Catalytic decomposition of methanol on ZnO single-crystal surfaces at low and near-atmospheric pressures

Michael A. Vest, Kam C. Lui, Harold H Kung

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Abstract

The catalytic decomposition of methanol at 0 to 50 mPa and 1 to 13 kPa was studied on three ZnO single-crystal surfaces: a Zn-polar (0001), a stepped nonpolar (5051) and an O-polar (0001) surface. The low-pressure study was conducted in an ultrahigh vacuum chamber in which methanol was directed onto the surfaces with a doser tube. Up to 425 °C, the Zn-polar surface was at least five times more active than the other two surfaces, and the stepped nonpolar surface was marginally more active than the O-polar surface. The near-atomospheric pressure study was conducted in a microreactor at 250-300 °C. No measurable activities were found on the O-polar (0001) surface, whereas the activities of the Zn-polar (0001) and the stepped nonpolar (5051) surfaces were comparable. The reaction rate increased with increasing methanol pressure up to about 27 mPa beyond which the reaction became zeroth order in methanol. In the zeroth order region, the activation energy was 138-161 kj/mole for the Zn-polar surface. These values and the turnover frequencies were comparable to values obtained on powder ZnO samples under near-atmospheric pressures. In the first-order region, the activation energy decreased as the temperature was increased. The major carbon-containing product observed was formaldehyde at low pressures and CO at near-atmospheric pressures. Differences between the results obtained at the two different pressures and the importance of surface defects generated by reduction of the surfaces were discussed.

Original languageEnglish
Pages (from-to)231-255
Number of pages25
JournalJournal of Catalysis
Volume120
Issue number1
DOIs
Publication statusPublished - 1989

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Single crystal surfaces
crystal surfaces
Atmospheric pressure
Methanol
atmospheric pressure
methyl alcohol
Decomposition
decomposition
single crystals
low pressure
Activation energy
activation energy
Surface defects
Ultrahigh vacuum
surface defects
Carbon Monoxide
vacuum chambers
formaldehyde
Formaldehyde
Powders

ASJC Scopus subject areas

  • Catalysis
  • Process Chemistry and Technology

Cite this

Catalytic decomposition of methanol on ZnO single-crystal surfaces at low and near-atmospheric pressures. / Vest, Michael A.; Lui, Kam C.; Kung, Harold H.

In: Journal of Catalysis, Vol. 120, No. 1, 1989, p. 231-255.

Research output: Contribution to journalArticle

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N2 - The catalytic decomposition of methanol at 0 to 50 mPa and 1 to 13 kPa was studied on three ZnO single-crystal surfaces: a Zn-polar (0001), a stepped nonpolar (5051) and an O-polar (0001) surface. The low-pressure study was conducted in an ultrahigh vacuum chamber in which methanol was directed onto the surfaces with a doser tube. Up to 425 °C, the Zn-polar surface was at least five times more active than the other two surfaces, and the stepped nonpolar surface was marginally more active than the O-polar surface. The near-atomospheric pressure study was conducted in a microreactor at 250-300 °C. No measurable activities were found on the O-polar (0001) surface, whereas the activities of the Zn-polar (0001) and the stepped nonpolar (5051) surfaces were comparable. The reaction rate increased with increasing methanol pressure up to about 27 mPa beyond which the reaction became zeroth order in methanol. In the zeroth order region, the activation energy was 138-161 kj/mole for the Zn-polar surface. These values and the turnover frequencies were comparable to values obtained on powder ZnO samples under near-atmospheric pressures. In the first-order region, the activation energy decreased as the temperature was increased. The major carbon-containing product observed was formaldehyde at low pressures and CO at near-atmospheric pressures. Differences between the results obtained at the two different pressures and the importance of surface defects generated by reduction of the surfaces were discussed.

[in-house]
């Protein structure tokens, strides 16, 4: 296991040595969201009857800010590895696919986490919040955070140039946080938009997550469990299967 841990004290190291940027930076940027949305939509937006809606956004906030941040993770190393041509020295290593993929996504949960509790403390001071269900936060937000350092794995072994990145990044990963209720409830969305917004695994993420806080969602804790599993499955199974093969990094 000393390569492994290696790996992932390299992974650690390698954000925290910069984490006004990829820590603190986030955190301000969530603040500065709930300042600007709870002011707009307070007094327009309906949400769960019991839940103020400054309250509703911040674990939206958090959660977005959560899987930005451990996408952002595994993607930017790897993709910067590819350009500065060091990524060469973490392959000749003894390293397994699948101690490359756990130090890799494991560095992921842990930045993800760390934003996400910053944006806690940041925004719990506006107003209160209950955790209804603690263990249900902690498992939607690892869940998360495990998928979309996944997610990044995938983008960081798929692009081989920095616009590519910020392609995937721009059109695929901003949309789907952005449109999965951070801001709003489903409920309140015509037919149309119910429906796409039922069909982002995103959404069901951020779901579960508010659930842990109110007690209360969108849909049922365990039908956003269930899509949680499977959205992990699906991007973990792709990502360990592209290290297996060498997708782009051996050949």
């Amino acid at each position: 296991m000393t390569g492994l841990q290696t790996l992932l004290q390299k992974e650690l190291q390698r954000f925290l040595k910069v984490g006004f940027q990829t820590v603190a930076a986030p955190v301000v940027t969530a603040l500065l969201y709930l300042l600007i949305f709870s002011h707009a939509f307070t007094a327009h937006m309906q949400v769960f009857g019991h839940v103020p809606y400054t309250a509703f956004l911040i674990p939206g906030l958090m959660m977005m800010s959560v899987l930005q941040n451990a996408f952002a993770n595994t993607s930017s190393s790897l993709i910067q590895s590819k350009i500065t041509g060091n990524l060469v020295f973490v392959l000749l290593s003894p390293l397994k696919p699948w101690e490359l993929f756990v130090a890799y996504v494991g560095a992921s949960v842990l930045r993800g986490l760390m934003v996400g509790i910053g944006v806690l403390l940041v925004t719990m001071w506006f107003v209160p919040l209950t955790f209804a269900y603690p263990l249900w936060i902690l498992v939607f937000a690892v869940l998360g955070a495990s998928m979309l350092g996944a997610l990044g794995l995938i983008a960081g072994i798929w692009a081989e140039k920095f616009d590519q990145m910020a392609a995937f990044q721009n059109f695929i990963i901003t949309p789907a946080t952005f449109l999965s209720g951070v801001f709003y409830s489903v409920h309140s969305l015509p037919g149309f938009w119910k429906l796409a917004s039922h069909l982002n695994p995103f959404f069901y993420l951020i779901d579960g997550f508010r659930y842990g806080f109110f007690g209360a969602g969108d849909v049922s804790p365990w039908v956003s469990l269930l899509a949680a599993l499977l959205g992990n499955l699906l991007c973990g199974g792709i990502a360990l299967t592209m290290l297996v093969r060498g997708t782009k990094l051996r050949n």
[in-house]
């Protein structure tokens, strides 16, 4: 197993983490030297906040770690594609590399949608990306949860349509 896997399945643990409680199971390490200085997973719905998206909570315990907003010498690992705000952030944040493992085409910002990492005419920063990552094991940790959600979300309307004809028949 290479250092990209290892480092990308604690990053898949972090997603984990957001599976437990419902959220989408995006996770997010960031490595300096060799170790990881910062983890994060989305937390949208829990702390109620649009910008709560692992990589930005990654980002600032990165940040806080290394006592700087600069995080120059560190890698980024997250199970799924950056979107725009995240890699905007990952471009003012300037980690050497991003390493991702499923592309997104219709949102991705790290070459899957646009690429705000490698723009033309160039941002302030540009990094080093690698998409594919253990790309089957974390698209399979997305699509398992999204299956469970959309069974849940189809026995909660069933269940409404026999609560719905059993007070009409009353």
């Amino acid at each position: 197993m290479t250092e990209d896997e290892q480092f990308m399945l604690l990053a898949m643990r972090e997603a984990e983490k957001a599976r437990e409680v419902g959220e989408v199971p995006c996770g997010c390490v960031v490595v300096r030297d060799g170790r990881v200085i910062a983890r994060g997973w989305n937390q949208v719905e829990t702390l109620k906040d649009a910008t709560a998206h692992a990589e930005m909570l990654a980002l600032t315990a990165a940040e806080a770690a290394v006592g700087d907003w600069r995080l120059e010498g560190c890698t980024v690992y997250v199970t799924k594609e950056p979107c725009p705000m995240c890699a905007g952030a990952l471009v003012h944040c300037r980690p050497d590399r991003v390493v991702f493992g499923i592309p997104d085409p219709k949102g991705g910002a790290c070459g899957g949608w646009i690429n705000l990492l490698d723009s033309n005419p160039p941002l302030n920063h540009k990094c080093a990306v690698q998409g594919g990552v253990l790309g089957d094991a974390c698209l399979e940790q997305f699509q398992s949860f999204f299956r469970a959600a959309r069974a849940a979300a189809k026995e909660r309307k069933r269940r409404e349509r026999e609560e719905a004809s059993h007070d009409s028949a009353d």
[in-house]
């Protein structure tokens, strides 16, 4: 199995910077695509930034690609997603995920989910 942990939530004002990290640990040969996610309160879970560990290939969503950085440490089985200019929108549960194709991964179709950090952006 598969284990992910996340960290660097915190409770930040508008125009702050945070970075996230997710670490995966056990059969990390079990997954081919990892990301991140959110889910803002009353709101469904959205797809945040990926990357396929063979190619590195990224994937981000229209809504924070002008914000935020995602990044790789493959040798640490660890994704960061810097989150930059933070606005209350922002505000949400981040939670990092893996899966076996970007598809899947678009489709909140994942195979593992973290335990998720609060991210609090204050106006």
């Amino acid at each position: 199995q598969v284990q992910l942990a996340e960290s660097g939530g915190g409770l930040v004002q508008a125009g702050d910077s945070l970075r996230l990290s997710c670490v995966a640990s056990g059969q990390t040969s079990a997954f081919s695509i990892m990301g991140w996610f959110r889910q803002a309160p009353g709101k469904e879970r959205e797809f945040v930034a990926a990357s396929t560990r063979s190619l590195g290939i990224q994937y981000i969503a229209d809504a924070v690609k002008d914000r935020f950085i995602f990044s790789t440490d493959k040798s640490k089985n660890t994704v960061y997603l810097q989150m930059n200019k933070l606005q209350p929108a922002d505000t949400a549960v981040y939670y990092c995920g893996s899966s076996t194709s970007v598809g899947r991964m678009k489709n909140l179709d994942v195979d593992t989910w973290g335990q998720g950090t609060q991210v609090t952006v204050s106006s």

AB - The catalytic decomposition of methanol at 0 to 50 mPa and 1 to 13 kPa was studied on three ZnO single-crystal surfaces: a Zn-polar (0001), a stepped nonpolar (5051) and an O-polar (0001) surface. The low-pressure study was conducted in an ultrahigh vacuum chamber in which methanol was directed onto the surfaces with a doser tube. Up to 425 °C, the Zn-polar surface was at least five times more active than the other two surfaces, and the stepped nonpolar surface was marginally more active than the O-polar surface. The near-atomospheric pressure study was conducted in a microreactor at 250-300 °C. No measurable activities were found on the O-polar (0001) surface, whereas the activities of the Zn-polar (0001) and the stepped nonpolar (5051) surfaces were comparable. The reaction rate increased with increasing methanol pressure up to about 27 mPa beyond which the reaction became zeroth order in methanol. In the zeroth order region, the activation energy was 138-161 kj/mole for the Zn-polar surface. These values and the turnover frequencies were comparable to values obtained on powder ZnO samples under near-atmospheric pressures. In the first-order region, the activation energy decreased as the temperature was increased. The major carbon-containing product observed was formaldehyde at low pressures and CO at near-atmospheric pressures. Differences between the results obtained at the two different pressures and the importance of surface defects generated by reduction of the surfaces were discussed.

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